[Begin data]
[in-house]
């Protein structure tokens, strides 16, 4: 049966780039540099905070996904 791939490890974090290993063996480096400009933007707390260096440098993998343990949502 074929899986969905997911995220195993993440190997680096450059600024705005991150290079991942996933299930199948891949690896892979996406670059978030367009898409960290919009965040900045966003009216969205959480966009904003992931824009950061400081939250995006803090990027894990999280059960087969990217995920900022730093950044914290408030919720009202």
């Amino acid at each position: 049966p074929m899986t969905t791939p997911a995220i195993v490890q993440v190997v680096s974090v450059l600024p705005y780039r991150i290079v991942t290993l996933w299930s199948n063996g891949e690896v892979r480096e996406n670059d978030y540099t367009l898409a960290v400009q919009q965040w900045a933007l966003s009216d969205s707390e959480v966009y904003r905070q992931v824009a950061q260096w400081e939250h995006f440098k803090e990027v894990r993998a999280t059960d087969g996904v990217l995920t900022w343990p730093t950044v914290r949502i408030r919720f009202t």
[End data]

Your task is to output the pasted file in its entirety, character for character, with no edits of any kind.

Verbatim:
[in-house]
């Protein structure tokens, strides 16, 4: 049966780039540099905070996904 791939490890974090290993063996480096400009933007707390260096440098993998343990949502 074929899986969905997911995220195993993440190997680096450059600024705005991150290079991942996933299930199948891949690896892979996406670059978030367009898409960290919009965040900045966003009216969205959480966009904003992931824009950061400081939250995006803090990027894990999280059960087969990217995920900022730093950044914290408030919720009202």
């Amino acid at each position: 049966p074929m899986t969905t791939p997911a995220i195993v490890q993440v190997v680096s974090v450059l600024p705005y780039r991150i290079v991942t290993l996933w299930s199948n063996g891949e690896v892979r480096e996406n670059d978030y540099t367009l898409a960290v400009q919009q965040w900045a933007l966003s009216d969205s707390e959480v966009y904003r905070q992931v824009a950061q260096w400081e939250h995006f440098k803090e990027v894990r993998a999280t059960d087969g996904v990217l995920t900022w343990p730093t950044v914290r949502i408030r919720f009202t």